By Eric D. Lehman
At the end of summer, just as leaves began to tinge with gold, fifty people gathered on the banks of the Farmington River to plant a native red maple in memory of David K. Leff. Wedged between Route 179, the Collinsville Walking Trail, and a water treatment plant, this small park was the perfect place to honor him, exemplifying what he called “terranexus,” the inevitable and sometimes untidy blend of nature and culture.
Leff’s words and deeds touched many lives. He contributed several articles to Estuary over the past few years, in addition to fifteen books and countless articles for other magazines, journals, and newspapers. He sat on the boards of directors of the Appalachian Mountain Club, Audubon Connecticut, the Connecticut Forest and Park Association, and Great Mountain Forest. In Collinsville, he was a volunteer firefighter, moderator of town meetings, Town Historian, and Poet Laureate. Awards included New England Beat Poet Laureate, Poet-in-Residence for the New England National Scenic Trail, and a Special Recognition Award from the Connecticut Association of Conservation and Inland Wetland Commissions. He gave his life to public service.
Everyone at the memorial spoke of his kindness, but those who knew him as Deputy Commissioner at the DEEP knew how zealous he could be to protect the natural world. Still, he was modest in his accomplishments, and many never knew about his tireless work to create and pass Connecticut’s 2018 ballot question, which amended the state constitution to protect state-controlled conservation, recreation, and agricultural land from legislative conveyance. Somewhat better known is his work negotiating on behalf of the state to complete the largest land conservation acquisition in our history, the 15,000 acres of the Centennial Watershed State Forest.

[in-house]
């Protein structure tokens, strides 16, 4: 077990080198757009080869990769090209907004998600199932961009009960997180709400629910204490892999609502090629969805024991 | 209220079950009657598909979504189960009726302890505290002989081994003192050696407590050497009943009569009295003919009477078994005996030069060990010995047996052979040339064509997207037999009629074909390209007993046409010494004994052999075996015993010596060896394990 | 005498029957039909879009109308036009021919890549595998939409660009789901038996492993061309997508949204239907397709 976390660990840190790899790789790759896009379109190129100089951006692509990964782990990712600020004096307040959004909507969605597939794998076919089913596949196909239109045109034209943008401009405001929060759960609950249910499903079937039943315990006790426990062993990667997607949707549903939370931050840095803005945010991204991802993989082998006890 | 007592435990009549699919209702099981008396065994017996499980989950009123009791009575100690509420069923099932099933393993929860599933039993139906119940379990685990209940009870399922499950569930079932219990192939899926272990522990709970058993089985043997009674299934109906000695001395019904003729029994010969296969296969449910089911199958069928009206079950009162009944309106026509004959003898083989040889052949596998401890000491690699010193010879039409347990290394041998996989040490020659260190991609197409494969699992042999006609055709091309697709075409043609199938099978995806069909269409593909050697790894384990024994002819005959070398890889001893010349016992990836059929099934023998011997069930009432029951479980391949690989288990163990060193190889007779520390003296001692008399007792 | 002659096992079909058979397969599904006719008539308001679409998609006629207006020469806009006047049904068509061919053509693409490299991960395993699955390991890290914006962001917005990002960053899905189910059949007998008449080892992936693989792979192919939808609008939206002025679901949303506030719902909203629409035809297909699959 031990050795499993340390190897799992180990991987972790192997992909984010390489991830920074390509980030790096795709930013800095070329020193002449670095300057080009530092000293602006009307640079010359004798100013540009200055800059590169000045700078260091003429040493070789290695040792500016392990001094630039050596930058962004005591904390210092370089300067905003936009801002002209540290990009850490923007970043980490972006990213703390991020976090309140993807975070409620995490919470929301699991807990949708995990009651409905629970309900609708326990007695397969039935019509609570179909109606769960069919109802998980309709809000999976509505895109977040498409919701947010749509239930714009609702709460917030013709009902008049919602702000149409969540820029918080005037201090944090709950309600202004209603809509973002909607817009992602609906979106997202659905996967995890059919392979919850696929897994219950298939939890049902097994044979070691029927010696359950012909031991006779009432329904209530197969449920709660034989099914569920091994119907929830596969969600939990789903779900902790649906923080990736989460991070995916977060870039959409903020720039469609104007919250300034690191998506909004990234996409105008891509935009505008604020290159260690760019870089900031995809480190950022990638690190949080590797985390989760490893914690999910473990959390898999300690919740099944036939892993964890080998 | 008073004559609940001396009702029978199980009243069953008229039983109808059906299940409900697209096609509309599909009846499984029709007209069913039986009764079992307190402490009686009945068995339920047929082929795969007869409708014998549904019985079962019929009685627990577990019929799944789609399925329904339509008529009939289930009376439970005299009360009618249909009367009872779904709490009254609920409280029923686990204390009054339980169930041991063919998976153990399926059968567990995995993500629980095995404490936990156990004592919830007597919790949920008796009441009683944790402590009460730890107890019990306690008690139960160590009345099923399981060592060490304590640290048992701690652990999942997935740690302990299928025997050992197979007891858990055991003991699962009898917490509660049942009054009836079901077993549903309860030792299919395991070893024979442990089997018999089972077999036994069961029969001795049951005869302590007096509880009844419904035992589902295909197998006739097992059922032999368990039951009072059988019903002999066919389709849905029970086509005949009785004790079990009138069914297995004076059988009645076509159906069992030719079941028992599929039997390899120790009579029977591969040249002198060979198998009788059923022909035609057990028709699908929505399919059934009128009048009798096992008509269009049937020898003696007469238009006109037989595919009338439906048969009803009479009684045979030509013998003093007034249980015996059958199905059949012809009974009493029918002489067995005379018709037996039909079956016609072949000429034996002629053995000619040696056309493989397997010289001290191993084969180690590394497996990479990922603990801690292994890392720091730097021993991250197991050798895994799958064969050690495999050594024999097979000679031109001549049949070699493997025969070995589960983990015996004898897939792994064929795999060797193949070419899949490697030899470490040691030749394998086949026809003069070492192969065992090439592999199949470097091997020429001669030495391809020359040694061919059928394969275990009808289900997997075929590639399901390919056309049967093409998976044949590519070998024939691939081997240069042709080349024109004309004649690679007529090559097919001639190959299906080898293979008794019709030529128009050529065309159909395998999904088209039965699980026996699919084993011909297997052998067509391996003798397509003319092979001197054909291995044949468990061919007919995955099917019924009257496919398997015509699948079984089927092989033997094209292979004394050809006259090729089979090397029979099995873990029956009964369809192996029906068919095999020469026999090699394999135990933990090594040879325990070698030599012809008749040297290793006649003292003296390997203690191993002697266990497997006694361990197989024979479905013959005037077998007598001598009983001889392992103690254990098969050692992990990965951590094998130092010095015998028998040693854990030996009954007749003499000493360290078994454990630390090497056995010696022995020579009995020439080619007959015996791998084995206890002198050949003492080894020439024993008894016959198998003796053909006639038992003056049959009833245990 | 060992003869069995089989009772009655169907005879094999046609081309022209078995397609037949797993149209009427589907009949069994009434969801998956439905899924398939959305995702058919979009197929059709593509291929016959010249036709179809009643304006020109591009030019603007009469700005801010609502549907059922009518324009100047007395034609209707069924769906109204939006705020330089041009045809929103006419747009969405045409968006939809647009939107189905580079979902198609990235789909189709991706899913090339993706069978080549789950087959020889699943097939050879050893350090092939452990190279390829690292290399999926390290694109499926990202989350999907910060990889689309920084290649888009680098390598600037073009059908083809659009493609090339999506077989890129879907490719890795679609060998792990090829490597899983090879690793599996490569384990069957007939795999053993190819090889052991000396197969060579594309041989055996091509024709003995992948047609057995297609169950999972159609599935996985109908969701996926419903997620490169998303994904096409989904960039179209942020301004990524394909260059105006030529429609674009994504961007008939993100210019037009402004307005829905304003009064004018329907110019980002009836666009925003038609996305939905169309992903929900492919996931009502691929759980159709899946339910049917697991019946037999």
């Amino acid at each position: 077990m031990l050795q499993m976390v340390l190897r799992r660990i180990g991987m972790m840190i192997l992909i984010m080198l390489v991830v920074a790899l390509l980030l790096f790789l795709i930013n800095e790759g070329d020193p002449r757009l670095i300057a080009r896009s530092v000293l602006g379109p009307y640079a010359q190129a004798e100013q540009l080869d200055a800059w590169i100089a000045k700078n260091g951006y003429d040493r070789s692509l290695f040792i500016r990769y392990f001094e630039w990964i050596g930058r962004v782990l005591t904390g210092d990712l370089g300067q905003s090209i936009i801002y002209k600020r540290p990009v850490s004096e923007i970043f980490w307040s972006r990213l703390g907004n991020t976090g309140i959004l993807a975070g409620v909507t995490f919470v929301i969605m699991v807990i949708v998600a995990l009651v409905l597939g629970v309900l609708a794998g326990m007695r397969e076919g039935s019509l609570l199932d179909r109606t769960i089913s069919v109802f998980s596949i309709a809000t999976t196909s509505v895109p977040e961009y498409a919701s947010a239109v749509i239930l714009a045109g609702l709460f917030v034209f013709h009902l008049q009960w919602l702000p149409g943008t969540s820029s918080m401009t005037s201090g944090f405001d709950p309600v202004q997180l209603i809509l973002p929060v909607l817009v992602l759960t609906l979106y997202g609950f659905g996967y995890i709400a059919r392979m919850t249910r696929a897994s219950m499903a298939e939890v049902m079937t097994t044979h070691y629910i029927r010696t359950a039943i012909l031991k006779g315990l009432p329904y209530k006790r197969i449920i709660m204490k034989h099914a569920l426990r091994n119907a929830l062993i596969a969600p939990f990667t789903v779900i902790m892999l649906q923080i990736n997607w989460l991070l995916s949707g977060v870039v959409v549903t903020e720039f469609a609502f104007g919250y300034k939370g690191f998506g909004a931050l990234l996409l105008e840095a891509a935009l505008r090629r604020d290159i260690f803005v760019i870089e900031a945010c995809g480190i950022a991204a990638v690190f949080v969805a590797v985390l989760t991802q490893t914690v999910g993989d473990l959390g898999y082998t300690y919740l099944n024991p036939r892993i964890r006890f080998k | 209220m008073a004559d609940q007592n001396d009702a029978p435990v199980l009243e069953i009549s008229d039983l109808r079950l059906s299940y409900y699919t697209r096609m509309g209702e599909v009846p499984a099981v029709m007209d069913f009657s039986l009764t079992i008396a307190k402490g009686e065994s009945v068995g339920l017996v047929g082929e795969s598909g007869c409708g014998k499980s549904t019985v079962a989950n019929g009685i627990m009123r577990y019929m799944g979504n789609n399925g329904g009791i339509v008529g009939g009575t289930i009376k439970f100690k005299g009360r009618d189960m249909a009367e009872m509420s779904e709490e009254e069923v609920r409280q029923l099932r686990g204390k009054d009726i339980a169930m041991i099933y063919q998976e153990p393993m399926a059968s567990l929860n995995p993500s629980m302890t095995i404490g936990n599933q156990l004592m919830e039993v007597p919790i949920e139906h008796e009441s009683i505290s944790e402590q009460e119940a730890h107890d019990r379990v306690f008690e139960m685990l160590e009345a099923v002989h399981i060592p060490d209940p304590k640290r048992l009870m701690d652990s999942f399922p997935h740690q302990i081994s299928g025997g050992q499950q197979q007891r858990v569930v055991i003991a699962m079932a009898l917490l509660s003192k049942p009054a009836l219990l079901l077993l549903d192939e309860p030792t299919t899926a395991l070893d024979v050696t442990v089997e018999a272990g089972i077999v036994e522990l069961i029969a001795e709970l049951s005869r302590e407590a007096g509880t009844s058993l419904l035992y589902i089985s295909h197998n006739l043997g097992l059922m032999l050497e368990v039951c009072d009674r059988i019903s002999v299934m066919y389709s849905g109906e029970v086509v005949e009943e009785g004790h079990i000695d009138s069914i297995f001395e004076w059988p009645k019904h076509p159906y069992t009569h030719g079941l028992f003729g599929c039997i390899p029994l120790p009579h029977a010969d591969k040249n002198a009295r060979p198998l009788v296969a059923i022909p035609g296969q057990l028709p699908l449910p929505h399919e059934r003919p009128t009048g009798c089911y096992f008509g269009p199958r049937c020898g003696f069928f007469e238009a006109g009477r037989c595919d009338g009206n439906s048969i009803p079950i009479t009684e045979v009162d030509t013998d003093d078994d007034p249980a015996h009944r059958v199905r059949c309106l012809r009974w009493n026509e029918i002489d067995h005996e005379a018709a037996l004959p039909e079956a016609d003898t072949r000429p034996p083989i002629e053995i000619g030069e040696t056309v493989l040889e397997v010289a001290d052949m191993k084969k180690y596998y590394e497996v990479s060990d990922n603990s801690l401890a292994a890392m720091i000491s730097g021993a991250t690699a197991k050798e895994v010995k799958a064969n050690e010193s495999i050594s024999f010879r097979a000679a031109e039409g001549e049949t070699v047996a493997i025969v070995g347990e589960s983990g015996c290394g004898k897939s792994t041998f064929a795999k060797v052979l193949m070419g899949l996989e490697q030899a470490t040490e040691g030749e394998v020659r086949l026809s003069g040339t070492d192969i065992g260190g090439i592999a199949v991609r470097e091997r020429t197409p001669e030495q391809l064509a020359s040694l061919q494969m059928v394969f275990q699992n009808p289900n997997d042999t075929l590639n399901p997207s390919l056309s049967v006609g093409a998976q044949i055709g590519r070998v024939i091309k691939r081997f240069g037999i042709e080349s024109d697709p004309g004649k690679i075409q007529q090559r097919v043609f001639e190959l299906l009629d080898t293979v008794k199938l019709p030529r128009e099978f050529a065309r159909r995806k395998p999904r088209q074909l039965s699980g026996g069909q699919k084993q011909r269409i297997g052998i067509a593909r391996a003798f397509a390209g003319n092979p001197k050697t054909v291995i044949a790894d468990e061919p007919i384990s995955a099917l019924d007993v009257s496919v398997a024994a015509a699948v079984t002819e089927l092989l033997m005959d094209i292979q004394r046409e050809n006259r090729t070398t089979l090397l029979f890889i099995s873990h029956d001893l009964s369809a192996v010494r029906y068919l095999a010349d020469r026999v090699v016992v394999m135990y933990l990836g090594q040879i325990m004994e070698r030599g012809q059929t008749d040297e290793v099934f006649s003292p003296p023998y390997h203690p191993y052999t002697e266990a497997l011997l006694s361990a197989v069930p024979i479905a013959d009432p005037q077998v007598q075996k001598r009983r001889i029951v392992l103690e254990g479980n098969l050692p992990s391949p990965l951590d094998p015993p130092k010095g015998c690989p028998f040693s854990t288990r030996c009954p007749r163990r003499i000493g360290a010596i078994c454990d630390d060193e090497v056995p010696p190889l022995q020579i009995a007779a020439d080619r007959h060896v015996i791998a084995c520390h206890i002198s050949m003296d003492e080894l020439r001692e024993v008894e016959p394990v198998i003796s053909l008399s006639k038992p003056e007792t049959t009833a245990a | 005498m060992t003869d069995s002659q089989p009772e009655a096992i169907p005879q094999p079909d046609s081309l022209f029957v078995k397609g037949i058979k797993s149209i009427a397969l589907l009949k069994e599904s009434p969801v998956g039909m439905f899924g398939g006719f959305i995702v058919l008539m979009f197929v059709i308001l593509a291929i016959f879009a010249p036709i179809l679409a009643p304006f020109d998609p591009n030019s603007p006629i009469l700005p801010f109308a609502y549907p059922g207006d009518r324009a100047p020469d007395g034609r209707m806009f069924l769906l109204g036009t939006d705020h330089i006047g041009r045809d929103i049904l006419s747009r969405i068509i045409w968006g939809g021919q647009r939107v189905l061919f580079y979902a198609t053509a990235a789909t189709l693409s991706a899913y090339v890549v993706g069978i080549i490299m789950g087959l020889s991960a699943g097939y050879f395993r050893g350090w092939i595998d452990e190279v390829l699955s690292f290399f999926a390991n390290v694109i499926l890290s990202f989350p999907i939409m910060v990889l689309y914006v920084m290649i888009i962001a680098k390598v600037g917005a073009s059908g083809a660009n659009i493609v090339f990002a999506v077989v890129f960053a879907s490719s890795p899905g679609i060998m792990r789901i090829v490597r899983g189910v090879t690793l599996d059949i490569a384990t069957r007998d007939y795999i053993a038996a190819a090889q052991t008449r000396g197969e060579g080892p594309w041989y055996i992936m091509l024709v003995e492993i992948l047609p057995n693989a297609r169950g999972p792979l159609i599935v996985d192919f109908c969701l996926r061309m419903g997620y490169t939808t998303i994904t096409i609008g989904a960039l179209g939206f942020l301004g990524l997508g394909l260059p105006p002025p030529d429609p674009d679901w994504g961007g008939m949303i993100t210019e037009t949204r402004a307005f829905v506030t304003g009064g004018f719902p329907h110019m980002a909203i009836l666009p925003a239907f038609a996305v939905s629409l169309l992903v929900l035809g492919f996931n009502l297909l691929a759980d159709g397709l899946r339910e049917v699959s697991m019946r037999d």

The crowd gathered around the young red maple tree and took turns shoveling dirt around it. Then, poets and friends read his poems and others in honor of him. A great blue heron swept above the cyclists, walkers, and kayakers who continued to pass by, undeterred by poetry and memory. Kids laughed and played with barking dogs, and the roar of trucks and motorcycles drowned the occasional word, something David would have appreciated. That bustle and noise is part of the terranexus of the human and natural world, and the best lives are those that find a way to flourish there.
He did that, and more, in the small river town of Collinsville, and taught many others to do the same. He wouldn’t have minded a red maple tree as a memorial, but he would have liked even better for us to continue his work.
Editor’s Note: David K. Leff unexpectedly passed away May 29, 2022, at the age of 67. He is survived by his beloved wife Mary C. Fletcher, daughter Tiki Leff Diliberto, son Joshua F. Leff, stepdaughter Ariel Prechtl, and sisters Elizabeth Leff and Suzanne Ordesky.